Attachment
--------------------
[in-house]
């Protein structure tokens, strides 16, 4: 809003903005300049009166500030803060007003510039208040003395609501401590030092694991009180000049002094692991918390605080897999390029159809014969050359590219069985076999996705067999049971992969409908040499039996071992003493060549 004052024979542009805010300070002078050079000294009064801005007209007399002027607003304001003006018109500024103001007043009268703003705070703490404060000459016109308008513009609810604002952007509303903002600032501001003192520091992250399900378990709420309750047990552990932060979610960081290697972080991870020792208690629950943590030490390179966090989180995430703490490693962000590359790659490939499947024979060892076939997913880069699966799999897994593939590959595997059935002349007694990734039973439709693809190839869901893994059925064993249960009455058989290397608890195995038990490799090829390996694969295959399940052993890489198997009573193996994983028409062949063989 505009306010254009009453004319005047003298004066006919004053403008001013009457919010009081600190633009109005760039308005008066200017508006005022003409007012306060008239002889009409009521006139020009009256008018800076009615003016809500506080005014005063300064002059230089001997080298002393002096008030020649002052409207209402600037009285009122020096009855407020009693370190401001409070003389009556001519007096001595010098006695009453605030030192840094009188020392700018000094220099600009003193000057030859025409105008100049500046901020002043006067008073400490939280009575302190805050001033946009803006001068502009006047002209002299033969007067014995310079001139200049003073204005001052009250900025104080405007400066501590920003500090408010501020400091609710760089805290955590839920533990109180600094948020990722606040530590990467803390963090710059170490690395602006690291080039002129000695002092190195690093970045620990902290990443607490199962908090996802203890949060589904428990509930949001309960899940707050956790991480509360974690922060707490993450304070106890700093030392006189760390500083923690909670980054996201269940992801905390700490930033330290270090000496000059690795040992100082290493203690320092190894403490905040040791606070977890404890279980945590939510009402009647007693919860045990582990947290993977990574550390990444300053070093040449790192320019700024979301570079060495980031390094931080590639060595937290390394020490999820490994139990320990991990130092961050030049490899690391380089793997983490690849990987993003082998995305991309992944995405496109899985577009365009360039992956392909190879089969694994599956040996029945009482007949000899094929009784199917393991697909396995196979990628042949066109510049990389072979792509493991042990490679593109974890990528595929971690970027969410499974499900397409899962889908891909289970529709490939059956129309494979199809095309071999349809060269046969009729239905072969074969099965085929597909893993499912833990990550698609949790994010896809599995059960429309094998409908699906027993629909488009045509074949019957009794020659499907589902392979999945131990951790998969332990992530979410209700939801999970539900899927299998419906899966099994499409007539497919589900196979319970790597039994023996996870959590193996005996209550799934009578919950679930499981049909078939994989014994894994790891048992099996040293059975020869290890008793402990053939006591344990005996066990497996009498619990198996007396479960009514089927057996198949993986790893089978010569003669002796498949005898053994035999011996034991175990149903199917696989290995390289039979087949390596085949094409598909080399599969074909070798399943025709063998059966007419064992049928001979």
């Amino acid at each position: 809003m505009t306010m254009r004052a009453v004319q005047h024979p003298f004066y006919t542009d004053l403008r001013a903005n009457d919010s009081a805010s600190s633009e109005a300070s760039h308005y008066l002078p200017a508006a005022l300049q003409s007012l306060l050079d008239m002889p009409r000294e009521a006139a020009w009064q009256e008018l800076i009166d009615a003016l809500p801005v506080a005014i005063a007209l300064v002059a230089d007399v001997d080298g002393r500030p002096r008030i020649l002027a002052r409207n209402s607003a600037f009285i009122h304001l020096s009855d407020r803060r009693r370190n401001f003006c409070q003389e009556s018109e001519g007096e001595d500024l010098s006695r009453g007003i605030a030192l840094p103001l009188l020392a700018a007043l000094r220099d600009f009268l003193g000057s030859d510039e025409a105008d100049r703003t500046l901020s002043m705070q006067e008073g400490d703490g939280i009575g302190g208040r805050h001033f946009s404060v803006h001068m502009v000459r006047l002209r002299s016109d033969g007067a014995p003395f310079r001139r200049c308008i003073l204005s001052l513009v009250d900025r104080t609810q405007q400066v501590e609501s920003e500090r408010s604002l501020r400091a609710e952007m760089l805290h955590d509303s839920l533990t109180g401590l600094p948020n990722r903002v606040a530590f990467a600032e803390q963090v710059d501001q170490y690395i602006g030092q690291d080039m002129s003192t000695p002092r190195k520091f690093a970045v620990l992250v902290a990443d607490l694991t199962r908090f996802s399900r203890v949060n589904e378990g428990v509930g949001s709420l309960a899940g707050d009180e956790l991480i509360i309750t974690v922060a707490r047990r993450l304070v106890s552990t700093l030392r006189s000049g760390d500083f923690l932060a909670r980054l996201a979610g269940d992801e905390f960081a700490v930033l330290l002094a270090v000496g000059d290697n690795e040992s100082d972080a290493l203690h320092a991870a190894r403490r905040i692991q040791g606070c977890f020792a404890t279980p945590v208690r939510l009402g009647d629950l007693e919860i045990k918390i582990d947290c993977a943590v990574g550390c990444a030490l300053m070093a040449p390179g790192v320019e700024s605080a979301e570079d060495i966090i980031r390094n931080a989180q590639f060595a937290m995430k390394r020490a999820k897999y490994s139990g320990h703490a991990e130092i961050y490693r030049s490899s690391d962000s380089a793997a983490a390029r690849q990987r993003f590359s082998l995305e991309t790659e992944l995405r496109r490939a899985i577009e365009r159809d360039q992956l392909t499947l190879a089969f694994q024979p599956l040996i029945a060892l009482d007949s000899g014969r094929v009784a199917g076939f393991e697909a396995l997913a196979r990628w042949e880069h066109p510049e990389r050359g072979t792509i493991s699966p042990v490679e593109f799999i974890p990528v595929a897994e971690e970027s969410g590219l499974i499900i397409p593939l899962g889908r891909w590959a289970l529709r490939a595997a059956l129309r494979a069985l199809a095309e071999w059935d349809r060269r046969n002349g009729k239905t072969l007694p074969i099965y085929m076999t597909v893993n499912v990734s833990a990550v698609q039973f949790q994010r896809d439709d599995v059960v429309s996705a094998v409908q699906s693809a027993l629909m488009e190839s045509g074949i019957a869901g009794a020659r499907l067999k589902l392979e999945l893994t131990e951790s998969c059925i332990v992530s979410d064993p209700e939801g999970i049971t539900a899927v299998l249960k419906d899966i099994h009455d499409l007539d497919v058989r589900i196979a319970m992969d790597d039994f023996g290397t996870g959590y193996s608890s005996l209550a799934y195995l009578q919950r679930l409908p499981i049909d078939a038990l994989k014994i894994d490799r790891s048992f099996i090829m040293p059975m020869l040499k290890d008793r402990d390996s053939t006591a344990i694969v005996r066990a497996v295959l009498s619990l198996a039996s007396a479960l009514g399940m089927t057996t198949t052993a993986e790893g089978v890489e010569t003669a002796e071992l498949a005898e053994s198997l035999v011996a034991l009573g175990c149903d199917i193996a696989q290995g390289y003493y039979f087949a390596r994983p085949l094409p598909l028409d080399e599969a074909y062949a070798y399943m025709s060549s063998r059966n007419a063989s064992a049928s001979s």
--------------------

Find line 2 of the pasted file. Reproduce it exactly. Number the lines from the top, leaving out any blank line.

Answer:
């Protein structure tokens, strides 16, 4: 809003903005300049009166500030803060007003510039208040003395609501401590030092694991009180000049002094692991918390605080897999390029159809014969050359590219069985076999996705067999049971992969409908040499039996071992003493060549 004052024979542009805010300070002078050079000294009064801005007209007399002027607003304001003006018109500024103001007043009268703003705070703490404060000459016109308008513009609810604002952007509303903002600032501001003192520091992250399900378990709420309750047990552990932060979610960081290697972080991870020792208690629950943590030490390179966090989180995430703490490693962000590359790659490939499947024979060892076939997913880069699966799999897994593939590959595997059935002349007694990734039973439709693809190839869901893994059925064993249960009455058989290397608890195995038990490799090829390996694969295959399940052993890489198997009573193996994983028409062949063989 505009306010254009009453004319005047003298004066006919004053403008001013009457919010009081600190633009109005760039308005008066200017508006005022003409007012306060008239002889009409009521006139020009009256008018800076009615003016809500506080005014005063300064002059230089001997080298002393002096008030020649002052409207209402600037009285009122020096009855407020009693370190401001409070003389009556001519007096001595010098006695009453605030030192840094009188020392700018000094220099600009003193000057030859025409105008100049500046901020002043006067008073400490939280009575302190805050001033946009803006001068502009006047002209002299033969007067014995310079001139200049003073204005001052009250900025104080405007400066501590920003500090408010501020400091609710760089805290955590839920533990109180600094948020990722606040530590990467803390963090710059170490690395602006690291080039002129000695002092190195690093970045620990902290990443607490199962908090996802203890949060589904428990509930949001309960899940707050956790991480509360974690922060707490993450304070106890700093030392006189760390500083923690909670980054996201269940992801905390700490930033330290270090000496000059690795040992100082290493203690320092190894403490905040040791606070977890404890279980945590939510009402009647007693919860045990582990947290993977990574550390990444300053070093040449790192320019700024979301570079060495980031390094931080590639060595937290390394020490999820490994139990320990991990130092961050030049490899690391380089793997983490690849990987993003082998995305991309992944995405496109899985577009365009360039992956392909190879089969694994599956040996029945009482007949000899094929009784199917393991697909396995196979990628042949066109510049990389072979792509493991042990490679593109974890990528595929971690970027969410499974499900397409899962889908891909289970529709490939059956129309494979199809095309071999349809060269046969009729239905072969074969099965085929597909893993499912833990990550698609949790994010896809599995059960429309094998409908699906027993629909488009045509074949019957009794020659499907589902392979999945131990951790998969332990992530979410209700939801999970539900899927299998419906899966099994499409007539497919589900196979319970790597039994023996996870959590193996005996209550799934009578919950679930499981049909078939994989014994894994790891048992099996040293059975020869290890008793402990053939006591344990005996066990497996009498619990198996007396479960009514089927057996198949993986790893089978010569003669002796498949005898053994035999011996034991175990149903199917696989290995390289039979087949390596085949094409598909080399599969074909070798399943025709063998059966007419064992049928001979």